Group fitness popularity is skyrocketing, if for no other reason than we’ve collectively run out of ways to motivate ourselves to do the same tired old at-home routine (we’re looking at you, Shaun T). It also helps, of course, that you’re coached through a workout professionally designed for efficiency and maximum results, not to mention motivated by the group’s enthusiasm or, at the least, by a fear of looking weak and ridiculous in front of the fairer sex. But it’s still hard to commit full-time to a boutique studio, where you’ll plunk down $30 per class, sight unseen. ClassPass gives you ultimate flexibility, allowing you to sample book all sorts of classes—HIIT, barre, cycling, boxing, yoga, younameit—on the fly at studios all over your city, and at about half the normal price.
(membership starts from about $35/month, depending on where you live)
For Weightlifting: Fitbod
Using artificial intelligence, Fitbod handles the heavy lifting of workout planning, so you can focus on, well, the heavy lifting. It learns from your past workouts to develop a personalized plan that’ll push your limits based on your goals, preferences, struggles, and available gym equipment. Then, when you hit the gym, it guides you step-by-step through each exercise (telling you weight, reps and sets), and even adjusts the workout according to muscles you want to target and your recovery state. And, like a personal trainer, the more you pump iron with it, the better it gets at constructing workouts that get you the gains you want.
For Quick-Hit Workouts: Keelo
When you’re looking to knock out a quick, effective full-body workout, HIIT is hard to beat. Keelo recommends intense, fast-paced workouts—each tweaked, based on your recent history, to hit compound muscle groups that are being ignored—that last between seven and 20 minutes. There’s a mix of bodyweight and free weight workouts, so it’s can stick to a three-a-week routine at home or on the road, and get maximum results.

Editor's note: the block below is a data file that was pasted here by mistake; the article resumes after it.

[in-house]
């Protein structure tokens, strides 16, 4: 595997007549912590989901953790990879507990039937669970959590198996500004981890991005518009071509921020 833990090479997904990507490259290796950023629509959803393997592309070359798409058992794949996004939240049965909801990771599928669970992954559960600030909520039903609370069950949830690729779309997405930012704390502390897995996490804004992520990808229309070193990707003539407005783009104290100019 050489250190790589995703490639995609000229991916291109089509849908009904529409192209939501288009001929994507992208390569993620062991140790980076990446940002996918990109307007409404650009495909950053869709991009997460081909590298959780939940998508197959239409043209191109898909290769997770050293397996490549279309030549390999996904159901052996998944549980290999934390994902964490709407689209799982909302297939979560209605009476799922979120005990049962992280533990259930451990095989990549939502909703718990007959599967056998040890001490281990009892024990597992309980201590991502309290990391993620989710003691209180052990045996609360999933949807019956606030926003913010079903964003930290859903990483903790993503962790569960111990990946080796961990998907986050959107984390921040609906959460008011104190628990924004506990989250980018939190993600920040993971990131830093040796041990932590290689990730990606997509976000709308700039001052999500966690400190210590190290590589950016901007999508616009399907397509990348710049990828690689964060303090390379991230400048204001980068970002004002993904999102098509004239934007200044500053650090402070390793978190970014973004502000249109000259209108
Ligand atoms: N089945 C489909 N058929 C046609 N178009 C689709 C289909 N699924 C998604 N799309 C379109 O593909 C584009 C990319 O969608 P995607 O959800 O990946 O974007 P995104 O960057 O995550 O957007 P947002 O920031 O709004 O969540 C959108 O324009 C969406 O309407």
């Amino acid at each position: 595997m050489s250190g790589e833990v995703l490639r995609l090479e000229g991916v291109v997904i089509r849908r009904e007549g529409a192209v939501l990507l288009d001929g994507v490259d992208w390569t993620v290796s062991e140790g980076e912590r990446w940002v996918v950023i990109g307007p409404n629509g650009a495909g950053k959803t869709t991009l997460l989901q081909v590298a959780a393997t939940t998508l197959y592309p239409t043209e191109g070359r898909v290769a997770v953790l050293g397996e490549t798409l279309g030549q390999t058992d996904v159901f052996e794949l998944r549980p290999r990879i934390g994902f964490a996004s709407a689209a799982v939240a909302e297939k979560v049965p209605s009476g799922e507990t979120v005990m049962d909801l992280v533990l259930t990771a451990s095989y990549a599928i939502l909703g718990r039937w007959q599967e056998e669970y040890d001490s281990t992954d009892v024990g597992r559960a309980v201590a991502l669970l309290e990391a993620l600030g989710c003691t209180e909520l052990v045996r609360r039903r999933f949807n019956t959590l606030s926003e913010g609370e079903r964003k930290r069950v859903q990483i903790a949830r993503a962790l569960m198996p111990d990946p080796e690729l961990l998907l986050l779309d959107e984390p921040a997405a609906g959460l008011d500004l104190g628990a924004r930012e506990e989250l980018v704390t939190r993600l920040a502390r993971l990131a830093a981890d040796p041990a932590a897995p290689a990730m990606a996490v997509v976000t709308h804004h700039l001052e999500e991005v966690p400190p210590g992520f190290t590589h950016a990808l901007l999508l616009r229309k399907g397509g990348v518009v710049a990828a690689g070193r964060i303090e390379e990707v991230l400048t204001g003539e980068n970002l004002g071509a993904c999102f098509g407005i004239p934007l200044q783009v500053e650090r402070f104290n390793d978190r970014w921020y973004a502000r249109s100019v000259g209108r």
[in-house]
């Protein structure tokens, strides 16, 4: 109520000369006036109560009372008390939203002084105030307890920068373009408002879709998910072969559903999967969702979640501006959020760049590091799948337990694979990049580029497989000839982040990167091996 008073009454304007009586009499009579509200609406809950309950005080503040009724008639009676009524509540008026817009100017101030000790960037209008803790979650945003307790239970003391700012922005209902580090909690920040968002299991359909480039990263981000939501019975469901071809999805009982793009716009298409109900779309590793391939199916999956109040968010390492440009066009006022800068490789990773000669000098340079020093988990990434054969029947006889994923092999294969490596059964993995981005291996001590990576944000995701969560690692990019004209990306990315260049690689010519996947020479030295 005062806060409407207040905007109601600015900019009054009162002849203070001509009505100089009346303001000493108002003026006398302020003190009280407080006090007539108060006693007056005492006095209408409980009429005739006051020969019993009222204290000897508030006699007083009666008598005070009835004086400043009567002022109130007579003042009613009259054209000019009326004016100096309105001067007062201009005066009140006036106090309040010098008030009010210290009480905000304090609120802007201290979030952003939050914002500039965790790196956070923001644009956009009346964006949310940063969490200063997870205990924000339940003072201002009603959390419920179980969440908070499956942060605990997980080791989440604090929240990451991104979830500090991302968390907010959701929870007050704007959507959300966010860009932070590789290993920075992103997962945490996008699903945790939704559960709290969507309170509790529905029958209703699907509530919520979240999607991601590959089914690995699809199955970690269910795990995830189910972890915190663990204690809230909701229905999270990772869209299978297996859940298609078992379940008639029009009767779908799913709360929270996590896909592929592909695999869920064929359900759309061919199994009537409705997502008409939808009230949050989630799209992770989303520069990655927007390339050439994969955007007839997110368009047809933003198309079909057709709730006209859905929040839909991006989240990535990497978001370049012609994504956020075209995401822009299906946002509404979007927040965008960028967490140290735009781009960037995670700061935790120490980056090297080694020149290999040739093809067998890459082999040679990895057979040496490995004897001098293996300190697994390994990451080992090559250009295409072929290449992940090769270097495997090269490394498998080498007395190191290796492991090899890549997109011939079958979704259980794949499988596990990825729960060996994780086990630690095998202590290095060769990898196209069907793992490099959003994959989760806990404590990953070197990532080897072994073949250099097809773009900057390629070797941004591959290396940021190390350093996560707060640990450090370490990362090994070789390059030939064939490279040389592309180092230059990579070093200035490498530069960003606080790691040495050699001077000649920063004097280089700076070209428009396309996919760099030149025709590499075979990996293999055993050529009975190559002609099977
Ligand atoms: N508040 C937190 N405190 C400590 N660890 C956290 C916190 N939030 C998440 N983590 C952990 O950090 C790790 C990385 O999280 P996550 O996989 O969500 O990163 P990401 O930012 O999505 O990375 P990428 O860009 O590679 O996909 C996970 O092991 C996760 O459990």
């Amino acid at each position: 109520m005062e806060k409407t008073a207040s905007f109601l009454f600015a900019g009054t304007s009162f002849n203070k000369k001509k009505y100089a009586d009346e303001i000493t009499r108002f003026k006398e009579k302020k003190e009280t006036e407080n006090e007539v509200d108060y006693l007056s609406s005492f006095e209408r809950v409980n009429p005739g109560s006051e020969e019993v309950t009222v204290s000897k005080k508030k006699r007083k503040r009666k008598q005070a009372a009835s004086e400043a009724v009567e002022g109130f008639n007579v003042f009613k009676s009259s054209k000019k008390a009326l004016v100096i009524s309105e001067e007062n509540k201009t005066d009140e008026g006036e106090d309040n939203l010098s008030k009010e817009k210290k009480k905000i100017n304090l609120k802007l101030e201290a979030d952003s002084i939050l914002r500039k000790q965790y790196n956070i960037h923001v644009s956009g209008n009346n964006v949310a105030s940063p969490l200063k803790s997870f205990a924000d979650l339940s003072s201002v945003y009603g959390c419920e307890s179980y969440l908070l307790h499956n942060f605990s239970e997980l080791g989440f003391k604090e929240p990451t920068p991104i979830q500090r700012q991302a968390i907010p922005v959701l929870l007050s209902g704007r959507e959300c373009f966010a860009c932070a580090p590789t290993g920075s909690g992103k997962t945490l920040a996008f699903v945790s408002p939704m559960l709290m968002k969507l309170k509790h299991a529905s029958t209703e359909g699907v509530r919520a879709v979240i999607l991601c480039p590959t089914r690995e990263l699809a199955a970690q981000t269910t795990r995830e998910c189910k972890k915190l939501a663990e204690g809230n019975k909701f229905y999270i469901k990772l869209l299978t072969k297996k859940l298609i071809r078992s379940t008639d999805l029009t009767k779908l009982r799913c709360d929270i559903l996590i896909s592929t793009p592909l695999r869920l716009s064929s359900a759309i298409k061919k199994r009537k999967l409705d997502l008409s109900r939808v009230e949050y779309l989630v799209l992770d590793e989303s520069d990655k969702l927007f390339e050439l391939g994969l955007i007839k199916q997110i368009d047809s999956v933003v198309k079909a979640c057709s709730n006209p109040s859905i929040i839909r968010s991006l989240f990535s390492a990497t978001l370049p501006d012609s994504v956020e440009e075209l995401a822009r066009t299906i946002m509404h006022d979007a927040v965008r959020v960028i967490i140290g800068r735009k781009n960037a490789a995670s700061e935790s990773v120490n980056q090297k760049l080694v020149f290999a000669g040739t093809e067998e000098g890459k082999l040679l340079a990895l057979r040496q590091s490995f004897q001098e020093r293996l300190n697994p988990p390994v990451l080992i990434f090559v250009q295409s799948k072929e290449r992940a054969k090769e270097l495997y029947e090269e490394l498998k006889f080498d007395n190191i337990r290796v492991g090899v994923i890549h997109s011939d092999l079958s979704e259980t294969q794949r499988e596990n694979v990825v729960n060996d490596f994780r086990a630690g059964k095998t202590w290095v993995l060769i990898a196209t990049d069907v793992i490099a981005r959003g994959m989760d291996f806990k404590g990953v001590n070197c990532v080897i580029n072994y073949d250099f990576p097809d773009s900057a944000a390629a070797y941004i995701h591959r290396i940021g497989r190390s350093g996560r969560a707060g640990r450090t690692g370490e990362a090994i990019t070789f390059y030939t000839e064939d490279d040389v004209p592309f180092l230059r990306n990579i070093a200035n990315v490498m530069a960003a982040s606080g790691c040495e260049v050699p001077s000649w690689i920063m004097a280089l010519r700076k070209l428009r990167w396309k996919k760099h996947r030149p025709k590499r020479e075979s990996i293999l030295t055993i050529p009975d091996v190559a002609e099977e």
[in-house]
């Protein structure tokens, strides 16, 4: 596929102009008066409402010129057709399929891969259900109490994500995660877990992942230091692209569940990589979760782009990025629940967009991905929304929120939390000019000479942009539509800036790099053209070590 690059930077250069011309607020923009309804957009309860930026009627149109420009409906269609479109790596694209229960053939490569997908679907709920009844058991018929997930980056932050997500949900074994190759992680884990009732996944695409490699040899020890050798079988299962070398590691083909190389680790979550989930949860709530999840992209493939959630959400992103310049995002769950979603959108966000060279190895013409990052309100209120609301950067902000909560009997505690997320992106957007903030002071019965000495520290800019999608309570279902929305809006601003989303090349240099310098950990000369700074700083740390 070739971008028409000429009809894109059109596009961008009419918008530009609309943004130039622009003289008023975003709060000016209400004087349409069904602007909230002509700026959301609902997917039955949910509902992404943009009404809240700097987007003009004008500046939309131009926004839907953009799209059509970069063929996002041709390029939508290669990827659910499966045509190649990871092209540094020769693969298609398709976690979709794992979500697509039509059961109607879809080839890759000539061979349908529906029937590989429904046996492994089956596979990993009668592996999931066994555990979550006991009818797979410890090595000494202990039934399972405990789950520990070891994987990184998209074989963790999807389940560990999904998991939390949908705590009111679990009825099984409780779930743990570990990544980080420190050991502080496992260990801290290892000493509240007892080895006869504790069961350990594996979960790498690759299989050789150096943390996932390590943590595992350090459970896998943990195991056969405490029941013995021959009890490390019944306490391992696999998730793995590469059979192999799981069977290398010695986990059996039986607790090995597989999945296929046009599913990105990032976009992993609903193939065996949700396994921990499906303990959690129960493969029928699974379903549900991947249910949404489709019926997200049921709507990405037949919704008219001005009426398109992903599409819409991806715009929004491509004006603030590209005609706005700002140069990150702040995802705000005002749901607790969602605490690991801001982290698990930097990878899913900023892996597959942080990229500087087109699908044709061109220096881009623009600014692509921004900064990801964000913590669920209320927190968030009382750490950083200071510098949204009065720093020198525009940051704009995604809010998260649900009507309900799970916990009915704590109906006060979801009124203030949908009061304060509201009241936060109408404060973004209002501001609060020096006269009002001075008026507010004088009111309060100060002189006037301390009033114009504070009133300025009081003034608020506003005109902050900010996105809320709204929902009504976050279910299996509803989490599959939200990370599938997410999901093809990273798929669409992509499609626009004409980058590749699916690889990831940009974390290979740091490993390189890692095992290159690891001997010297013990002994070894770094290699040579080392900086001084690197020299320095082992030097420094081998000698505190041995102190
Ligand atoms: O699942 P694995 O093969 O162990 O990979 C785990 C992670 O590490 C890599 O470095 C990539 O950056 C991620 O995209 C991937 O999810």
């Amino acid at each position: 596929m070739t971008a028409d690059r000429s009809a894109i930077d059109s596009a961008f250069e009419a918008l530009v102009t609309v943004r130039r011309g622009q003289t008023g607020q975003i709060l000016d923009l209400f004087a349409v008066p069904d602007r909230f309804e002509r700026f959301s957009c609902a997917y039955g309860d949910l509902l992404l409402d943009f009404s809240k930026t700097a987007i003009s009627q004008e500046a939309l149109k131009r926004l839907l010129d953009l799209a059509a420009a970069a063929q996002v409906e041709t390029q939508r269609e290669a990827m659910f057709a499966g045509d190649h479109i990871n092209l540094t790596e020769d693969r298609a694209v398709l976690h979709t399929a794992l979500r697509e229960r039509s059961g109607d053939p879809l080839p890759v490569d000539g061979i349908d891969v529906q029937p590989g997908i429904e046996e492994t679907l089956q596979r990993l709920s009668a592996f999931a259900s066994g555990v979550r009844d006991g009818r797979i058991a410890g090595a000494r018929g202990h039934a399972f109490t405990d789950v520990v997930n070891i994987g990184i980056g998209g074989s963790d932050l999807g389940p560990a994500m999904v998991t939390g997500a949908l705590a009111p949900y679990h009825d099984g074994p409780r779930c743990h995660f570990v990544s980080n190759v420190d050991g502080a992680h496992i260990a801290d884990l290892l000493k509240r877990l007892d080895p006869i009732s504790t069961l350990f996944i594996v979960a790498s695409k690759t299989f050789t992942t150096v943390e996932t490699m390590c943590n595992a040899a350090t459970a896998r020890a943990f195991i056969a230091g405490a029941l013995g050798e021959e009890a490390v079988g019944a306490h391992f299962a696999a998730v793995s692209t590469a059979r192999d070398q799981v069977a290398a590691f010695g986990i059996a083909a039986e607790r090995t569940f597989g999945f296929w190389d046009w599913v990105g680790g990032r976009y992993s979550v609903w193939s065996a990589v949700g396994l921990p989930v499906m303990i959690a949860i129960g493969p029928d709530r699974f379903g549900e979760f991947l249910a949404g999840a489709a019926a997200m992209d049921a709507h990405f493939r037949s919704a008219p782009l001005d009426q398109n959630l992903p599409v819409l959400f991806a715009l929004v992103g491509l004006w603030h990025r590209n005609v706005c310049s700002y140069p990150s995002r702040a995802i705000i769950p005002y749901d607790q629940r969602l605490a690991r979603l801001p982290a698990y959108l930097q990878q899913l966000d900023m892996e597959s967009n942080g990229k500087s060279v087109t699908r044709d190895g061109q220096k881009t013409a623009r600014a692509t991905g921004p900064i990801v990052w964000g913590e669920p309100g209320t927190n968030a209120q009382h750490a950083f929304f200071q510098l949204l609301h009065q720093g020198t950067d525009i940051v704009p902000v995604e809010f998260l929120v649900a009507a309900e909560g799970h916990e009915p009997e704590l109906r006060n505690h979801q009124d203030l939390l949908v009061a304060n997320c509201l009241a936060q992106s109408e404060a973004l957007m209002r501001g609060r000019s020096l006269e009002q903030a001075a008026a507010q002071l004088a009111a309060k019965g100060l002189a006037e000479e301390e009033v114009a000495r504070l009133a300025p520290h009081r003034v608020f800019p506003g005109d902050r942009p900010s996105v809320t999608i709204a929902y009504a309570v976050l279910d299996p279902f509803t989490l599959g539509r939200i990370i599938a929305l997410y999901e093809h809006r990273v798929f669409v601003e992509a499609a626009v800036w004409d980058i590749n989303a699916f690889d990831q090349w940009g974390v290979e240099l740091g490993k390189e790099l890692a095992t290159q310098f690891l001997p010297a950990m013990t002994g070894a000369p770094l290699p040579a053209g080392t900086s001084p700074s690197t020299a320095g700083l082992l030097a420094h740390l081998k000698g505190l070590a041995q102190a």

(Premium subscriptions from $12/month)
For Recovery: Sleep Cycle
Getting solid sleep is one of the most important aspects of recovering from your workouts and making fitness gains, so it’s worth a closer look at what goes on after you go under. Sleep Cycle uses your phone’s accelerometer to monitor and record your movement and quality of sleep. When morning approaches, it uses sleep cycle theory to wake you up during light sleep (within a user-defined window of time) rather than deep sleep, so you feel refreshed and ready to tackle the day—and workout—ahead.
For On Demand Workouts: NEOU
On-demand workouts are popping up all over the place. Peloton was one of the original live workouts on its bike, sold nationwide. They created a community of trainers and cyclists who live and breathe all things Peloton. Other studios and gyms have worked towards this, but no one has figured out the best way to go about it. NEOU is a new model that’s looking to live stream workouts and store hundreds in the app so that you never get bored. Trainers head to a state of the art facility on Fifth Avenue to film their routines. You can test out a variety of workouts from HIIT and Bootcamp to boxing and core — even mobility and dance. Follow your favorite trainer or mix it up.
For Stress Relief: Headspace
Between your hard-driving fitness goals and a busy home and work life, it’s easy to push too hard and suffer both mentally and physically. That’s why it’s so important to clear your mind regularly to keep going strong, and promote a balanced mind and body. Headspace offers structured, beginner-friendly meditation courses that range from three- to 30-minute sessions, with built-in reminders and tracking to help you stay on track. Because meditation can reduce stress, improve focus and promote better sleep, you’ll recover faster, work more efficiently and—bonus!—probably be a more patient, mindful person.
For All-Around Healthy Lifestyle: 8fit
For the person who wants to outsource all of their fitness and nutrition planning (sorry, bud, career advice not included), 8fit is up to the job. Like having a personal trainer and nutritionist wrapped in one, it creates custom exercise and meal plans based on your goals, your current stats, and—to a degree that other apps don’t—your fine-grained preferences. It asks probing questions (like how many weekly workouts you can handle, how many meals you want per day, how much variety you require in a diet, and how you prefer to meal prep) then spits out an achievable, step-by-step plan—with at-home HIIT workouts and delicious, nutritionist-created recipes—to your fittest self.
($60/year for pro edition)